If a girl or boy has been having unprotected sex and has already been exposed to HPV, that's no problem for the HPV vaccine. The vaccine will still protect them from cervical cancer and other cancers which are caused by HPV types 16 or 18. However, the HPV vaccine won't treat your existing HPV infections.

Does the HPV vaccine carry any health risks or side effects?

HPV vaccine doesn't contain any harmful ingredients and has been found safe in most of the studies conducted. However, the injection may cause some pain and redness at the injection site, which will subside in a few minutes. You may also experience weakness, dizziness, fainting, nausea, or vomiting after the injection. Therefore, it is advised to sit and relax for 5 minutes after getting your shot.

If I already have HPV, will this vaccine treat it?

No, the HPV vaccine cannot treat existing HPV infections. HPV vaccine only protects you from getting HPV. To get rid of HPV, you will need medication and treatments from an expert doctor.

Does the HPV Vaccine Protect Me for a Lifetime?

The HPV vaccine will protect you from cervical cancer and other cancers caused by HPV types 16 and 18. This protection is long-lasting and lifelong. Many recent studies have proven that the HPV vaccine offers almost 100% protection even after 10 years.

HPV vaccine induces a strong protective immune response, preventing the virus from releasing its genetic material. The two vaccines licensed globally, Gardasil and Cervarix are freely available in India. They do not protect against the strain the patient is already infected with hence, the ideal time to vaccinate a girl is before she has made her sexual debut, with the recommended age for initiation of vaccination being 9–12 years. Catch-up vaccination is permitted up to the age of 26 years.

Follow-up studies over 4–5 years showed no evidence of waning immunity and no booster is required. If the HPV vaccine schedule is interrupted, the vaccine series need not be restarted. If the series is interrupted after the first dose, the second dose should be administered as soon as possible, with an interval of at least 12 weeks between the second and third doses. If only the third dose is delayed, it should be administered as soon as possible.

How many shots do I need?

The HPV vaccine series will take 3 shots over 6 months. It is advisable to complete the series of 3 shots no later than 2 months after the last shot.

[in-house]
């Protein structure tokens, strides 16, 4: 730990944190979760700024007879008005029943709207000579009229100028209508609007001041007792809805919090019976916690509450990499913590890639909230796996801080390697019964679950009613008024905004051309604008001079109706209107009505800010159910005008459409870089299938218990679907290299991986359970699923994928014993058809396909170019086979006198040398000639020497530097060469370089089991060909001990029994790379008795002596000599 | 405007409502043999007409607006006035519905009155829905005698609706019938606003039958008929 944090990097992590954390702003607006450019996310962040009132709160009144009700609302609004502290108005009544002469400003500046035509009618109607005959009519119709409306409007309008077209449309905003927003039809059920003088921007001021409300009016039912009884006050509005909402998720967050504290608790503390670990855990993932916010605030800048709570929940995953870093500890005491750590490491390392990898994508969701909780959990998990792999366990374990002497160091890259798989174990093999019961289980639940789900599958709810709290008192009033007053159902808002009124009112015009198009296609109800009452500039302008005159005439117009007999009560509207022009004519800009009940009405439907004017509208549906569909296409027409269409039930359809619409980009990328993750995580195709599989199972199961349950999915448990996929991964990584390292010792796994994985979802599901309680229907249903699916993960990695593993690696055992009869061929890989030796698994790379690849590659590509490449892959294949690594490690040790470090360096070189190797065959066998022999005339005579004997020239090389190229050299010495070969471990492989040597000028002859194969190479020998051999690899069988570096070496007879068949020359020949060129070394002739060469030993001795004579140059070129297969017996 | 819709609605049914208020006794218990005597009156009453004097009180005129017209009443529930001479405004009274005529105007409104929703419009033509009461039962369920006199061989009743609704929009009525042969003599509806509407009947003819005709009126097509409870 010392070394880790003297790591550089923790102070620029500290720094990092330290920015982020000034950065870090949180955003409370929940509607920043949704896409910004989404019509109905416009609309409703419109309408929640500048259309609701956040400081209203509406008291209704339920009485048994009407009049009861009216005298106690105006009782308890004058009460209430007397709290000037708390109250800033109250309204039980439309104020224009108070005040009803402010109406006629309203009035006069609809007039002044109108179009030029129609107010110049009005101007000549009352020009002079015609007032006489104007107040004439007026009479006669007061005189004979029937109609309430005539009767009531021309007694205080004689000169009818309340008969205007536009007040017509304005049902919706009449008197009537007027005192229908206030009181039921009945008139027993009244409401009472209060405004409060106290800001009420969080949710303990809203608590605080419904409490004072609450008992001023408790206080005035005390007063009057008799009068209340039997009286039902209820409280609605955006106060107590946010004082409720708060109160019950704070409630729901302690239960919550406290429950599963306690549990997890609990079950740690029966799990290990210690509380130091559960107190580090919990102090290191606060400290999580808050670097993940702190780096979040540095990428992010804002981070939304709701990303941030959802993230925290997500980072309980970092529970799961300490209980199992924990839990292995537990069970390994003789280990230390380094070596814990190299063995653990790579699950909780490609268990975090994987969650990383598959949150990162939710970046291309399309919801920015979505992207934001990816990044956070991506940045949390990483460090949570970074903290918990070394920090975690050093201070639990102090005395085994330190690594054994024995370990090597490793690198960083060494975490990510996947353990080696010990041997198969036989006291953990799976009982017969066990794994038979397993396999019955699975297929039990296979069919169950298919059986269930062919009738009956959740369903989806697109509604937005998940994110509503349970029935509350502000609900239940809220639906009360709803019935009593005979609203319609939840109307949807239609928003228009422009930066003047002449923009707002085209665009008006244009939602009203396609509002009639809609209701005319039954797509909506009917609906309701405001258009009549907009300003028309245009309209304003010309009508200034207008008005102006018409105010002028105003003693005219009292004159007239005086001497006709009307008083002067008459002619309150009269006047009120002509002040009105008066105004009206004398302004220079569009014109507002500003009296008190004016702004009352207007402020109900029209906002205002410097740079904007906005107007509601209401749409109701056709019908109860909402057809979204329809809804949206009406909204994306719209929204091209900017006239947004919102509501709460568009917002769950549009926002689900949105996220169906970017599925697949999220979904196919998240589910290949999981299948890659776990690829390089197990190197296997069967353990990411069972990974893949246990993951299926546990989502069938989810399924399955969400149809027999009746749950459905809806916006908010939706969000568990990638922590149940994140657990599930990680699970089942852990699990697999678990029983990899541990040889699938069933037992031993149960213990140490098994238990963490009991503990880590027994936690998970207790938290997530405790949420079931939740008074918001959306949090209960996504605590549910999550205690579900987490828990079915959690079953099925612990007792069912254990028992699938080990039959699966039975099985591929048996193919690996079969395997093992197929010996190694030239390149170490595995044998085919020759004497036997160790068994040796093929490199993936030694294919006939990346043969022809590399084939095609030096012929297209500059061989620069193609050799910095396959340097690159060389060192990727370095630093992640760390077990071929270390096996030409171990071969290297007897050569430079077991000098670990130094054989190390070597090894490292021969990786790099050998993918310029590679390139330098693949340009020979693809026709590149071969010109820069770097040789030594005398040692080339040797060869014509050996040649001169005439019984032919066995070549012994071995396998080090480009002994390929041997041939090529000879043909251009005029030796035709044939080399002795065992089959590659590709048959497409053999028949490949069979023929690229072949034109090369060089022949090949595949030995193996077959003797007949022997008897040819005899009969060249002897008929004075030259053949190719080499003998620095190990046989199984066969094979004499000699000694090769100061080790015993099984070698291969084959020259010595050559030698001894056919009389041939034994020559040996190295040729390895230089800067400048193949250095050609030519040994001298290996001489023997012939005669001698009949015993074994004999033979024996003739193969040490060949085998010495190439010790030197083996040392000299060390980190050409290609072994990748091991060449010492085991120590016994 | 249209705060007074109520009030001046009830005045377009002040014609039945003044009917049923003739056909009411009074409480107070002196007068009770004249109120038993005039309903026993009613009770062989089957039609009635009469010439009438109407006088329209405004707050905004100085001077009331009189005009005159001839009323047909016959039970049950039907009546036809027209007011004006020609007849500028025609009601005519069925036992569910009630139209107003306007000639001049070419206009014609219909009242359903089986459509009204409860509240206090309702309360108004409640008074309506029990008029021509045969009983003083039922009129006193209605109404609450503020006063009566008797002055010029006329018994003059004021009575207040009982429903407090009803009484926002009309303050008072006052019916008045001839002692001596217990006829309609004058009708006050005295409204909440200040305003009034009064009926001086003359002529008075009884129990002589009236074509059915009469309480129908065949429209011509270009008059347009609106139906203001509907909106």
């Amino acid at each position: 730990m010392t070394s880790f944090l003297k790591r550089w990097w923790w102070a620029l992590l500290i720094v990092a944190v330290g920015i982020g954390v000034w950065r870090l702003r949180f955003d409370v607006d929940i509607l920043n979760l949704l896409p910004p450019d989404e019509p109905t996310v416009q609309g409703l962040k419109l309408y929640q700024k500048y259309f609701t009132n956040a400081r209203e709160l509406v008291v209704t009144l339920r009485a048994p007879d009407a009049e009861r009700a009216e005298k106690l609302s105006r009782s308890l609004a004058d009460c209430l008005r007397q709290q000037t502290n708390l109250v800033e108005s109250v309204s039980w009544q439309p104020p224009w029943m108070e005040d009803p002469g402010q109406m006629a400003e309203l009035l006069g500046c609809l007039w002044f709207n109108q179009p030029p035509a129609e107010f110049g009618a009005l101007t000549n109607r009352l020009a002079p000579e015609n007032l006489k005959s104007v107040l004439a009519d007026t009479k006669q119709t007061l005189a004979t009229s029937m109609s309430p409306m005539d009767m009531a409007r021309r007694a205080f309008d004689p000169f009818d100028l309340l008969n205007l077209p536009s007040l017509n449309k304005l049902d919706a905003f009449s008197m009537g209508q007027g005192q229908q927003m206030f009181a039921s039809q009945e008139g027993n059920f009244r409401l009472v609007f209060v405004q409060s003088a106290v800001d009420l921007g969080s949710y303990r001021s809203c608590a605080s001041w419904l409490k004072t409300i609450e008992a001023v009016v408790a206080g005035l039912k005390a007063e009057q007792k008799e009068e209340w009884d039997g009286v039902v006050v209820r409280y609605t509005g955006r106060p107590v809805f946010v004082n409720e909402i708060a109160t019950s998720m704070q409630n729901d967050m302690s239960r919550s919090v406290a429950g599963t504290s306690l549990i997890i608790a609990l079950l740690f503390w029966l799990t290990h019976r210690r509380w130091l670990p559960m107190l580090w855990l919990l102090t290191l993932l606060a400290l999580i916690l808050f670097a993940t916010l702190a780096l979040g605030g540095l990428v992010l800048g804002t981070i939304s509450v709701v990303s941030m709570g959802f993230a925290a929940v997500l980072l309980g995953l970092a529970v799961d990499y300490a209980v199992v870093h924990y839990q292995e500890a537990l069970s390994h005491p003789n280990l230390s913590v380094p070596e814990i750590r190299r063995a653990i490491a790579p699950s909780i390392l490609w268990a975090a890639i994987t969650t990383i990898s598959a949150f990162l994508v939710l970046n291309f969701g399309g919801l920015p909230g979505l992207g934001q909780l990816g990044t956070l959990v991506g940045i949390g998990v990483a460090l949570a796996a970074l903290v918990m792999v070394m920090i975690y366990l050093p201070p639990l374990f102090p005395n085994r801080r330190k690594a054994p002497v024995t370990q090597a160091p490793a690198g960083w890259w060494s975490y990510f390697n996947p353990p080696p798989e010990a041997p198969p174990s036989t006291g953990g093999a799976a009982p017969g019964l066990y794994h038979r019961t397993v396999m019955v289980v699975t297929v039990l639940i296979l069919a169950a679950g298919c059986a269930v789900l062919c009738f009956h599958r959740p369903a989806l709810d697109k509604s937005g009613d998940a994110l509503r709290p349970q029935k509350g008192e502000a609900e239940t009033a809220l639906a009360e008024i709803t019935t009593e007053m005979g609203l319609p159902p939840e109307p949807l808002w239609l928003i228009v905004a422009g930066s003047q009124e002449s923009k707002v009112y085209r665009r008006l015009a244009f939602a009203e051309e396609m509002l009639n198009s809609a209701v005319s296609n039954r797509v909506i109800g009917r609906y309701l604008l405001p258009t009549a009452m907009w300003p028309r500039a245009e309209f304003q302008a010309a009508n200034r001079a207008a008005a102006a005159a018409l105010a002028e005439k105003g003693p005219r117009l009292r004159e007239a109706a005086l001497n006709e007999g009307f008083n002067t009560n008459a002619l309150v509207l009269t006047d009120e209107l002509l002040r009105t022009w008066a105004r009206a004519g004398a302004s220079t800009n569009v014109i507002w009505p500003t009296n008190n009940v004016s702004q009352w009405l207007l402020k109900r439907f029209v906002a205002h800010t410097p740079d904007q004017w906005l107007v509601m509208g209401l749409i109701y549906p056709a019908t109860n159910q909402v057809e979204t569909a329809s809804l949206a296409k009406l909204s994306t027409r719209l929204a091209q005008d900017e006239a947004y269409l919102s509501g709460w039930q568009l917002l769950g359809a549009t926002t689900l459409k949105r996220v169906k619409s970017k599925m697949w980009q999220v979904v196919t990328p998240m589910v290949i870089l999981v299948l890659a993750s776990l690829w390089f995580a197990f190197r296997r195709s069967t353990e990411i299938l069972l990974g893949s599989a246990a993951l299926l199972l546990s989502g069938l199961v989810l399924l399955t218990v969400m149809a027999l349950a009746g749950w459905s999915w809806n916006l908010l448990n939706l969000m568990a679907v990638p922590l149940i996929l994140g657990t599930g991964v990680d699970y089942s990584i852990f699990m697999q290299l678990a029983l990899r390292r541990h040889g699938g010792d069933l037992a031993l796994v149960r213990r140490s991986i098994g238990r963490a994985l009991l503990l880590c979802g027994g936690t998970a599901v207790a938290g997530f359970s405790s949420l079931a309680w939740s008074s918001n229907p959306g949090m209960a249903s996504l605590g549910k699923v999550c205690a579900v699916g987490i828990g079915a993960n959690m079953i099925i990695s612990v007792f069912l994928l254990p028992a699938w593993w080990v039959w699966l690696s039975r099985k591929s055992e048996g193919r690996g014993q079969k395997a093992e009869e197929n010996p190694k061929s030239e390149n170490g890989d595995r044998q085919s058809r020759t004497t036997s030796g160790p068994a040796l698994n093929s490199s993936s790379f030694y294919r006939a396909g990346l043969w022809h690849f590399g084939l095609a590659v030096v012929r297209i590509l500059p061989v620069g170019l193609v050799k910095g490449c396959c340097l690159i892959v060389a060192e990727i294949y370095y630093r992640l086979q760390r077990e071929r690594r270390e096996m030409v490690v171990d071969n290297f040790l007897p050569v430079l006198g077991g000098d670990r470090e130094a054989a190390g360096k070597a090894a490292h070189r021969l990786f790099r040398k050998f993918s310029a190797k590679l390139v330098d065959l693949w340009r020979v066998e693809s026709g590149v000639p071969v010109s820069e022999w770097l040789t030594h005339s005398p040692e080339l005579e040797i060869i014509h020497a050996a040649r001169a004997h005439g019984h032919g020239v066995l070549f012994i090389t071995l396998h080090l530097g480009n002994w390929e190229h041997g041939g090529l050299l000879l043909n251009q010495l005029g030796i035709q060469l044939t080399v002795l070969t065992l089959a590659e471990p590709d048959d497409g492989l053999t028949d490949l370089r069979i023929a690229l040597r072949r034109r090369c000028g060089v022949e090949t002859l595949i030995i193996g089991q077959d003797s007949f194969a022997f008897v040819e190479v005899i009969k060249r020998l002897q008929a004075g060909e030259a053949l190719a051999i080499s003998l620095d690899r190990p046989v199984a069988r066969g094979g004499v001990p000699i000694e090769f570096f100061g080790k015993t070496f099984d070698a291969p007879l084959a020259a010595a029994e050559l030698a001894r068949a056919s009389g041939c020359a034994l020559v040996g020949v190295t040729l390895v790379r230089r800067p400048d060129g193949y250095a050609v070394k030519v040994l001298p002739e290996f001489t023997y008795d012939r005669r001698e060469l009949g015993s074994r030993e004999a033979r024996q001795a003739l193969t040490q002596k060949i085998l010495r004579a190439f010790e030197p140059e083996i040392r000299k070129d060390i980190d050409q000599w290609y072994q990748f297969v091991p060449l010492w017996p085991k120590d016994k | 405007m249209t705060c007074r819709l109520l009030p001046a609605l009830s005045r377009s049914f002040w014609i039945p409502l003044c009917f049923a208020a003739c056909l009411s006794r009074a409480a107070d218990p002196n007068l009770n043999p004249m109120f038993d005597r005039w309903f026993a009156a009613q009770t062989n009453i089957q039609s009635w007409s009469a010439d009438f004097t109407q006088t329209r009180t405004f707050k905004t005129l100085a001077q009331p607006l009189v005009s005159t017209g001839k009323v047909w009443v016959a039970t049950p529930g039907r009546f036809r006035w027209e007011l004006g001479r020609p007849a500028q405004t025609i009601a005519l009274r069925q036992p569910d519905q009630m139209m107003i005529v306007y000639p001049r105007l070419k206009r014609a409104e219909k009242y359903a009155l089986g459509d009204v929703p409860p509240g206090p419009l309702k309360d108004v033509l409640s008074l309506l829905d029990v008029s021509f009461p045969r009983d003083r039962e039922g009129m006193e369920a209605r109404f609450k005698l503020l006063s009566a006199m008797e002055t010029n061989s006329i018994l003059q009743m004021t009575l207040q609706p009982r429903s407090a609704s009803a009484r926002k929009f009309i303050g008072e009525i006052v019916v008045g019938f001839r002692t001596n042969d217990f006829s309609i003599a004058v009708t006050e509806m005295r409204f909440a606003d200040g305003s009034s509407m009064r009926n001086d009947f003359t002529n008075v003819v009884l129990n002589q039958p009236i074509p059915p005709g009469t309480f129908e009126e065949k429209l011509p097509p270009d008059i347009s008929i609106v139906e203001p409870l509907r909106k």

A total of three doses at 0, 2, and 6 months are recommended with Gardasil and 0, 1, and 6 months with Cervarix. HPV vaccines can be given simultaneously with other vaccines such as Hepatitis B.

Do women who've received the HPV vaccine still need to have Pap tests?

Yes, women who've been vaccinated still need regular Pap tests. This is because the vaccine protects your body from HPV and cervical cancer, but doesn't prevent other changes in the cervix that can lead to cervical cancer. Regular Pap tests will ensure you of early detection and treatment, if necessary.

What can you do to protect yourself from cervical cancer if you're not in the recommended vaccine age group?

If you're not in the recommended vaccine age group, then you can still protect yourself from cervical cancer by practicing safe sex and getting regular Pap tests.

Will My Insurance Cover the Cost of the HPV Vaccine?

Many insurance companies cover vaccinations. If you have a health insurance plan, ask your insurance agent if your insurance plan covers the cost of the HPV vaccine. Therefore, your insurance covering the cost of the HPV vaccine is subjective. It depends on the insurance company and insurance plan you have chosen.

The vaccine is administered in the lying down position and the patient should be observed for 15 min for the rare possibility of a fainting attack. Side effects could take the form of mild to moderate pain, swelling, and redness at the site of injection.  The vaccine should be deferred in patients with moderate or severe acute illnesses. It is not recommended in pregnant women though feeding mothers can receive it.

Conclusion

Cervical Cancer Vaccine India is a safe and effective cancer vaccination for girls and boys starting from 9 years old. It is an important tool in the battle against cervical cancer. However, it is recommended to speak to your doctor before you get the HPV vaccine if you are above 27 or 45 years of age.

Also, remember that Cervical Cancer Vaccine doesn’t guarantee you complete immunity to cervical cancer. There are still other factors that can lead to cervical cancer. So, always practice safe sex and lead a healthy lifestyle and diet.

Check out the best cancer hospital in Delhi.